There’s a joke in Hollywood about a starlet who understands so little about the movie business that she beds the screenwriter. Treating the words like the last priority is not exclusive to digital marketing. But it is a prevailing wind for which we have to adjust if we are determined to succeed.
“But they didn’t write a line of code!”
The Oscar-nominated screenplay for The Social Network shows Mark Zuckerberg in legal depositions for the suit brought against him by the Winklevoss twins, who asked him to develop a social network for them before Facebook appeared. Mark protests, “But they didn’t write a line of code!” The value of having the idea seems lower than the technology today, and this is not the only place to notice it. It’s interesting, too, that the initial content of Facebook was hacked from dorm directories – not exactly “original sin,” but still another assumption that content is free and easy.
Don’t pass up the power.
Results and research remind us again and again that the quality of content can dramatically increase the efficiency and effectiveness of our marketing. Get somebody good to write it. Engage your whole team to cultivate compelling packages, offers, and experiences that set you apart in your consumer messages. Make it an ongoing conversation.
Worth TEN thousand words
Plan to budget for images. They’re important in any communication, and they’re even more important in the digital environment. Some of us have vistas, some of us have diagrams, some have beautiful products, some have fascinating customers that set us apart. Some even have all of the above. We’ve got to show it. And it’s really surprising how many marketers rely too much on stock photography. Haven’t you seen competing Web sites using the same shot? I have.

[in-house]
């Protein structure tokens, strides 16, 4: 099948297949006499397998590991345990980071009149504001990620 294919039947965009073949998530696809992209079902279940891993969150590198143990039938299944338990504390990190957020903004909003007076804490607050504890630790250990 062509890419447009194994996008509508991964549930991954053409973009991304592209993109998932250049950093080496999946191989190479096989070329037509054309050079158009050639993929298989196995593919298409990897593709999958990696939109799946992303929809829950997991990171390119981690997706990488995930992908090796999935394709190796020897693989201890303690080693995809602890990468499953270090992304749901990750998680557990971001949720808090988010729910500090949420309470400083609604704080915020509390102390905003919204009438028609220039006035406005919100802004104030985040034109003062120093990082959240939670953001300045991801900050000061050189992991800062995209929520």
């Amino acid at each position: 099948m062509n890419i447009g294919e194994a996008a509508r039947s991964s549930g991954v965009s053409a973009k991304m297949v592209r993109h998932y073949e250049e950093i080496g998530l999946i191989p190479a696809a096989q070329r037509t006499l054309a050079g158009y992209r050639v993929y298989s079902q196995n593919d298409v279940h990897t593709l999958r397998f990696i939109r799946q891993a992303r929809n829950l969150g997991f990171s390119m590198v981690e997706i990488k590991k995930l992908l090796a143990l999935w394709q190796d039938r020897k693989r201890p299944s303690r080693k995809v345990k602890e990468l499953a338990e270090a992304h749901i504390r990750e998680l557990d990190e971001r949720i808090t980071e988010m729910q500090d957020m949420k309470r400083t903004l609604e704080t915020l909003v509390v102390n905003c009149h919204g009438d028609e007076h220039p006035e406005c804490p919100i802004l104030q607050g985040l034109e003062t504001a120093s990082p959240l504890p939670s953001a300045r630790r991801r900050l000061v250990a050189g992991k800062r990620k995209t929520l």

It’s not hard. It’s just demanding.
The process of developing effective content for marketing has to be managed – and people are involved. Nothing about it is automatic, and that may be the main reason why we see a preference today for the technology answer over the conceptual answer. Today, especially, we feel the pressures to look for a fast answer that’s not debatable. What can I prove, count, control? What can I get answers on, right away? What will the boss (the Board) go for? What can I support convincingly?
So let’s take a look.
We’ll devote the next couple of posts to a roadmap for developing effective content in the digital age. This isn’t a cause or a debate over what is more important – even the best-of-the-best in marketing technology say, “Content is king.” It’s just a subject that needs a little “how-to” attention. And we’ll offer that here.